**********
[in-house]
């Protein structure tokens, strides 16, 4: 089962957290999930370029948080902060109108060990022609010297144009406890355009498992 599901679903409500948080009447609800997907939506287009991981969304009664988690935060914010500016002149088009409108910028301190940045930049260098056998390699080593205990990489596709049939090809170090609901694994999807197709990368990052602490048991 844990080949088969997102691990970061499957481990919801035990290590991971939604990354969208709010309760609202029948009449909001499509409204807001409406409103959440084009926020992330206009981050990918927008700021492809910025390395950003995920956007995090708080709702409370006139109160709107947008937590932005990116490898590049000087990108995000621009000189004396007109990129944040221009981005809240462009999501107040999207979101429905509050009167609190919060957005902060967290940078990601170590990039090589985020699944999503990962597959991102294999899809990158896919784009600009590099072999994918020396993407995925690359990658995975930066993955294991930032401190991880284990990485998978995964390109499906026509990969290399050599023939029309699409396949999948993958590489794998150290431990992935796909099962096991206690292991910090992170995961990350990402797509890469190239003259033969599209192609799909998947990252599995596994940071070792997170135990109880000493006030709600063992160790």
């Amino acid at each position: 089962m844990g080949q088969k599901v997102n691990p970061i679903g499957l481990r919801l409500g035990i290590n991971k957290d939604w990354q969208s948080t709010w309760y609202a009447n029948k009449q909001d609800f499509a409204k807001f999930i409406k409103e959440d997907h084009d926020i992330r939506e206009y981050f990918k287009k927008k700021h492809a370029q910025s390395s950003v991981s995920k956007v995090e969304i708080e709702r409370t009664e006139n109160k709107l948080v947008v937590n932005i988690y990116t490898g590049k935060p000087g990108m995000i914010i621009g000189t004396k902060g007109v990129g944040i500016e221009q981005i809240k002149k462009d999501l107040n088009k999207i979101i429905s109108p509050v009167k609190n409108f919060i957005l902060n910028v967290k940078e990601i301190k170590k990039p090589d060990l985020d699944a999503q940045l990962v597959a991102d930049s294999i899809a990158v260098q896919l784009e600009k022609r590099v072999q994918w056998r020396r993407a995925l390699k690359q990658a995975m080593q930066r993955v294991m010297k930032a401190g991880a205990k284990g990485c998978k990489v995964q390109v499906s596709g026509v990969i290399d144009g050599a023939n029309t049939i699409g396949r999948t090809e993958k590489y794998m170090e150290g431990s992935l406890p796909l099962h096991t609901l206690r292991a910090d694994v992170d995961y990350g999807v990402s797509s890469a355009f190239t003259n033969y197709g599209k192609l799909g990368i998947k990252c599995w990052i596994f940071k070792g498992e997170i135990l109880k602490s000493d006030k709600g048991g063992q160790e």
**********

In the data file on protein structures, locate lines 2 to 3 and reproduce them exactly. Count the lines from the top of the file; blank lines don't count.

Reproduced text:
């Protein structure tokens, strides 16, 4: 089962957290999930370029948080902060109108060990022609010297144009406890355009498992 599901679903409500948080009447609800997907939506287009991981969304009664988690935060914010500016002149088009409108910028301190940045930049260098056998390699080593205990990489596709049939090809170090609901694994999807197709990368990052602490048991 844990080949088969997102691990970061499957481990919801035990290590991971939604990354969208709010309760609202029948009449909001499509409204807001409406409103959440084009926020992330206009981050990918927008700021492809910025390395950003995920956007995090708080709702409370006139109160709107947008937590932005990116490898590049000087990108995000621009000189004396007109990129944040221009981005809240462009999501107040999207979101429905509050009167609190919060957005902060967290940078990601170590990039090589985020699944999503990962597959991102294999899809990158896919784009600009590099072999994918020396993407995925690359990658995975930066993955294991930032401190991880284990990485998978995964390109499906026509990969290399050599023939029309699409396949999948993958590489794998150290431990992935796909099962096991206690292991910090992170995961990350990402797509890469190239003259033969599209192609799909998947990252599995596994940071070792997170135990109880000493006030709600063992160790």
């Amino acid at each position: 089962m844990g080949q088969k599901v997102n691990p970061i679903g499957l481990r919801l409500g035990i290590n991971k957290d939604w990354q969208s948080t709010w309760y609202a009447n029948k009449q909001d609800f499509a409204k807001f999930i409406k409103e959440d997907h084009d926020i992330r939506e206009y981050f990918k287009k927008k700021h492809a370029q910025s390395s950003v991981s995920k956007v995090e969304i708080e709702r409370t009664e006139n109160k709107l948080v947008v937590n932005i988690y990116t490898g590049k935060p000087g990108m995000i914010i621009g000189t004396k902060g007109v990129g944040i500016e221009q981005i809240k002149k462009d999501l107040n088009k999207i979101i429905s109108p509050v009167k609190n409108f919060i957005l902060n910028v967290k940078e990601i301190k170590k990039p090589d060990l985020d699944a999503q940045l990962v597959a991102d930049s294999i899809a990158v260098q896919l784009e600009k022609r590099v072999q994918w056998r020396r993407a995925l390699k690359q990658a995975m080593q930066r993955v294991m010297k930032a401190g991880a205990k284990g990485c998978k990489v995964q390109v499906s596709g026509v990969i290399d144009g050599a023939n029309t049939i699409g396949r999948t090809e993958k590489y794998m170090e150290g431990s992935l406890p796909l099962h096991t609901l206690r292991a910090d694994v992170d995961y990350g999807v990402s797509s890469a355009f190239t003259n033969y197709g599209k192609l799909g990368i998947k990252c599995w990052i596994f940071k070792g498992e997170i135990l109880k602490s000493d006030k709600g048991g063992q160790e």